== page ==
Additional Services: Once the user has selected the computer-identified problems for which they would like help, they are brought to a page that lists additional services, categorized by domain, that they can choose from to receive help. Some of the services listed on this page are not screened for by the computer system.

    Eric Fleegler, MD, MPH ? eric.fleegler@onlineadvocate.org ? Last Updated June 9, 2009

Agency Selection and Printed Referrals: The Online Advocate program is designed to select and present to the

    user a list of agencies that have the best chance of providing the user with meaningful assistance. The agencies are selected using a formula based on the number of relevant services provided by the agency as well as the agency’s distance from the family’s location.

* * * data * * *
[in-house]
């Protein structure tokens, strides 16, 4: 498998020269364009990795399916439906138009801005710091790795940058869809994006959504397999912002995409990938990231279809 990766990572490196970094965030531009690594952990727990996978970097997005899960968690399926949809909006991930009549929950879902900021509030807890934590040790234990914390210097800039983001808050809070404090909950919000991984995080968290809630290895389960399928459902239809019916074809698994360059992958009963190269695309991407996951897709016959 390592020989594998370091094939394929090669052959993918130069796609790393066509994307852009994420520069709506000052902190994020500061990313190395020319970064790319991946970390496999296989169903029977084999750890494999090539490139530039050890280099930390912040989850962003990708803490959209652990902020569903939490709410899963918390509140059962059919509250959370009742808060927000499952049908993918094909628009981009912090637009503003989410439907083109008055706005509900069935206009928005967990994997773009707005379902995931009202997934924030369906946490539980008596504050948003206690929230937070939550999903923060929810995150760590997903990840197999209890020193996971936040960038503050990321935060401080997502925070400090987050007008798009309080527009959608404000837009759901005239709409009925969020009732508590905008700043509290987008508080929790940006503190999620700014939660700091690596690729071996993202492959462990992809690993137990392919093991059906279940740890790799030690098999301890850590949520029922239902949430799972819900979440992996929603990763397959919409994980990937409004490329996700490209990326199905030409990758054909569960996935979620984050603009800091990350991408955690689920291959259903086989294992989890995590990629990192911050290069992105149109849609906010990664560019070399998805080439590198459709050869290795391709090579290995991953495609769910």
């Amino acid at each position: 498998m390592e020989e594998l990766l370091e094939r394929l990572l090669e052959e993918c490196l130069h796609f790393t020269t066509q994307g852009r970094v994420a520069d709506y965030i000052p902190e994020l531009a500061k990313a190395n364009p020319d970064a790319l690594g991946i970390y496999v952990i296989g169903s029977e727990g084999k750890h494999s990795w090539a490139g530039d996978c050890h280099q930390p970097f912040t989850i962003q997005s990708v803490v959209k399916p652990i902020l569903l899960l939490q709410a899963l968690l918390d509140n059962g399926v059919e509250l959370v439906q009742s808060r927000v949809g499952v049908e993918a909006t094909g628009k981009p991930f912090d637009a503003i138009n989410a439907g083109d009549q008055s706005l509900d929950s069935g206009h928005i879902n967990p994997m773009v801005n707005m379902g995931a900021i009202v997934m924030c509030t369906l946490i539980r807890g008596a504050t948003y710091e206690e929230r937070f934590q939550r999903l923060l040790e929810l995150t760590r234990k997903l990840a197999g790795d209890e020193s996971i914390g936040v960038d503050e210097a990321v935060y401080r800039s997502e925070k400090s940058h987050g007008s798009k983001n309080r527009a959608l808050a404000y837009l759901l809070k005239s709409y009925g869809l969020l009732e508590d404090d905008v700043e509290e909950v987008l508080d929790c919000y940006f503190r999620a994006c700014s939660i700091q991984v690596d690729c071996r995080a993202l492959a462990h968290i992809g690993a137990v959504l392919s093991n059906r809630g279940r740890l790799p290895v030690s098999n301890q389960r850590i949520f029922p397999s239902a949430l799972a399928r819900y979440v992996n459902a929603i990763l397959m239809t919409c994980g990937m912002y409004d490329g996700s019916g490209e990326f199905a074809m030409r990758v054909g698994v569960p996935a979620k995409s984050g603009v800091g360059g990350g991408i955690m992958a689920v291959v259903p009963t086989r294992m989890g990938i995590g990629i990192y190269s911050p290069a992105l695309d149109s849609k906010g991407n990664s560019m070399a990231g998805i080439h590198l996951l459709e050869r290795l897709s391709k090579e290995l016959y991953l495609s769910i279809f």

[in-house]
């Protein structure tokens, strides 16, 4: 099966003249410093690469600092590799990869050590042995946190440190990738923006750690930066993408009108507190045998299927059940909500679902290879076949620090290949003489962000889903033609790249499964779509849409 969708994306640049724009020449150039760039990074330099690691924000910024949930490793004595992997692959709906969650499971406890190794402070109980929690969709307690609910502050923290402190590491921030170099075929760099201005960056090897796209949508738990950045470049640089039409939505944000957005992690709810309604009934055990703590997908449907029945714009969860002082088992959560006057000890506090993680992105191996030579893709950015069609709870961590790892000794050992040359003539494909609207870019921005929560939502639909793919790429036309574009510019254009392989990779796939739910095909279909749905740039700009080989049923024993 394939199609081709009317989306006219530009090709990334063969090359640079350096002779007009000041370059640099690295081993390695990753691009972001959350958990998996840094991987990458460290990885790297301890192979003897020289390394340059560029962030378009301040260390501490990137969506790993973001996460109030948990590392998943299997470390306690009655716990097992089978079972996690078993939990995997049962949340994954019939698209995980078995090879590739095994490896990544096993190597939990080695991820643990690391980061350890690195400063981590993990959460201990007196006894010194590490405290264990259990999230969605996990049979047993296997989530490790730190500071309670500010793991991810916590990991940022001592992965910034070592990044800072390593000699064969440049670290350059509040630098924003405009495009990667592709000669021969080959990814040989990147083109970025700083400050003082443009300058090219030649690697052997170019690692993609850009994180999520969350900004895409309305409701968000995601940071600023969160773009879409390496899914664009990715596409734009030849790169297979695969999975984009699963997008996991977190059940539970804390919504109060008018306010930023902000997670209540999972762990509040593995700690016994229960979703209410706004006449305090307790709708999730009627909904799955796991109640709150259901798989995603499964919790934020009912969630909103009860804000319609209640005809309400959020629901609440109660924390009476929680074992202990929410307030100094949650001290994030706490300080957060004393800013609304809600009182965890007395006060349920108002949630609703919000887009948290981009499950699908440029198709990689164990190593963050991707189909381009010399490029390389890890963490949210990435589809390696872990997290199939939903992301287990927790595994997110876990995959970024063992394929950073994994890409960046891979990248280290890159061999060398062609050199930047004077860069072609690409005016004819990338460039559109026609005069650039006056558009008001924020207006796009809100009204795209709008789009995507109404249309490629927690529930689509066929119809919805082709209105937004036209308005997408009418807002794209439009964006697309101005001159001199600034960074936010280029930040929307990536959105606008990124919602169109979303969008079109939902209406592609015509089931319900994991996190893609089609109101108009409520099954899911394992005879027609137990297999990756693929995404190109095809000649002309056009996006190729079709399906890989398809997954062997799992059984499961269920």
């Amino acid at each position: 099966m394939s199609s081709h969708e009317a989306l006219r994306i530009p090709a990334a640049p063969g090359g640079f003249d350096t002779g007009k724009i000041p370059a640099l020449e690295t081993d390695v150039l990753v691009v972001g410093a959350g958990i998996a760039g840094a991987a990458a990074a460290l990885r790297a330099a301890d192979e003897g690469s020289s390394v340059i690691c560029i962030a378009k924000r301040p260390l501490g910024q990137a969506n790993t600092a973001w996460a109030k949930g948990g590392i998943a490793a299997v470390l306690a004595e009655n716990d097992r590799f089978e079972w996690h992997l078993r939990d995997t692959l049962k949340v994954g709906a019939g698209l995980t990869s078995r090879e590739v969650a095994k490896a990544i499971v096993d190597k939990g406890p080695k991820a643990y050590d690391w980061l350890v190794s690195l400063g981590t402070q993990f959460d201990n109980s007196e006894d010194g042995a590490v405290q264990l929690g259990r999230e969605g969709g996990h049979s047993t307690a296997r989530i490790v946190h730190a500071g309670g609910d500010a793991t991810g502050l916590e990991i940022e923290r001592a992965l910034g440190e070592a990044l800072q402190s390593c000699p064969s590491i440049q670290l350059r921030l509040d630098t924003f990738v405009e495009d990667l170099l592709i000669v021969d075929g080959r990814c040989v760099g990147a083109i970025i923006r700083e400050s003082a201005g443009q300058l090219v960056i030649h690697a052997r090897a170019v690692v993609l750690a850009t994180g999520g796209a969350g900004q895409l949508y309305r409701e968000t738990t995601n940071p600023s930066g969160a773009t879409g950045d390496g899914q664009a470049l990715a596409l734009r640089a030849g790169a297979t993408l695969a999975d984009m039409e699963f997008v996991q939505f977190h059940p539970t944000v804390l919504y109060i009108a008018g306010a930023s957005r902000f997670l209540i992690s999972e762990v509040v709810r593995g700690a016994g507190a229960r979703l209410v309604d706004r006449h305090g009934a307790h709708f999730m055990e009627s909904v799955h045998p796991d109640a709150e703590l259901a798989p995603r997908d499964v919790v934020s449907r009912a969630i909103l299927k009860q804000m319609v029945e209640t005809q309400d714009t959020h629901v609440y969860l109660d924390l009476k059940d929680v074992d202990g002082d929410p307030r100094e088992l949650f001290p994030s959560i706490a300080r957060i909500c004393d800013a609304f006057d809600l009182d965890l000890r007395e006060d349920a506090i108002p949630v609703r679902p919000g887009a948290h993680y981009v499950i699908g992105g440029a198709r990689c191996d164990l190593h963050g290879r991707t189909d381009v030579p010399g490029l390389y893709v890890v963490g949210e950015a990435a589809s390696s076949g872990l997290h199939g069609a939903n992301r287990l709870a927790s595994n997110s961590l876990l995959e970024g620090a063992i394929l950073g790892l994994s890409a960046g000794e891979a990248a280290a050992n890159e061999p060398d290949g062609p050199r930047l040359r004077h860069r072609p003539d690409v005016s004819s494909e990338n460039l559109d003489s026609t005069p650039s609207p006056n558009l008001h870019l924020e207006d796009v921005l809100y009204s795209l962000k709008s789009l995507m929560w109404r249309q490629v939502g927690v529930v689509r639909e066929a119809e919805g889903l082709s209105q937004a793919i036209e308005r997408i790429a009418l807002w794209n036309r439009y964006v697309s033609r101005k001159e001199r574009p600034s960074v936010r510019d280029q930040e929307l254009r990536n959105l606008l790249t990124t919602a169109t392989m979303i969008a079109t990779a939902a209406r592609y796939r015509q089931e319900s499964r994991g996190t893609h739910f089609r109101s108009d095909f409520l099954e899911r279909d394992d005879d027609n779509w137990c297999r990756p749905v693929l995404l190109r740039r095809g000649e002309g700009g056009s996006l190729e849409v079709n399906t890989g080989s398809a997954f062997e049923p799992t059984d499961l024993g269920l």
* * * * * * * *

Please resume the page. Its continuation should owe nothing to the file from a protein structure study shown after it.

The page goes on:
Clicking on an agency name brings up a detailed description of the agency, including a map, a description of services, a list of requested services offered, and eligibility requirements. The user then selects those agencies they are interested in pursuing. If the suggested agencies do not meet the user’s needs, more agency

    suggestions can be provided.

After the user has selected the desired referral agencies, The Online Advocate prints the referrals for the user as

    a PDF (portable document format) file. The referral contains information about each of the selected agencies including: details about relevant service, contact data, transportation options, and other information. An optional second PDF may be generated for the provider (doctor, nurse, social worker, etc.) that contains a brief summary of the screening process, evaluation results, and agencies selected. This PDF also contains “alerts” for problems

    that need immediate attention such as homelessness, domestic violence and food insecurity. This second document is only made available if appropriate for the setting.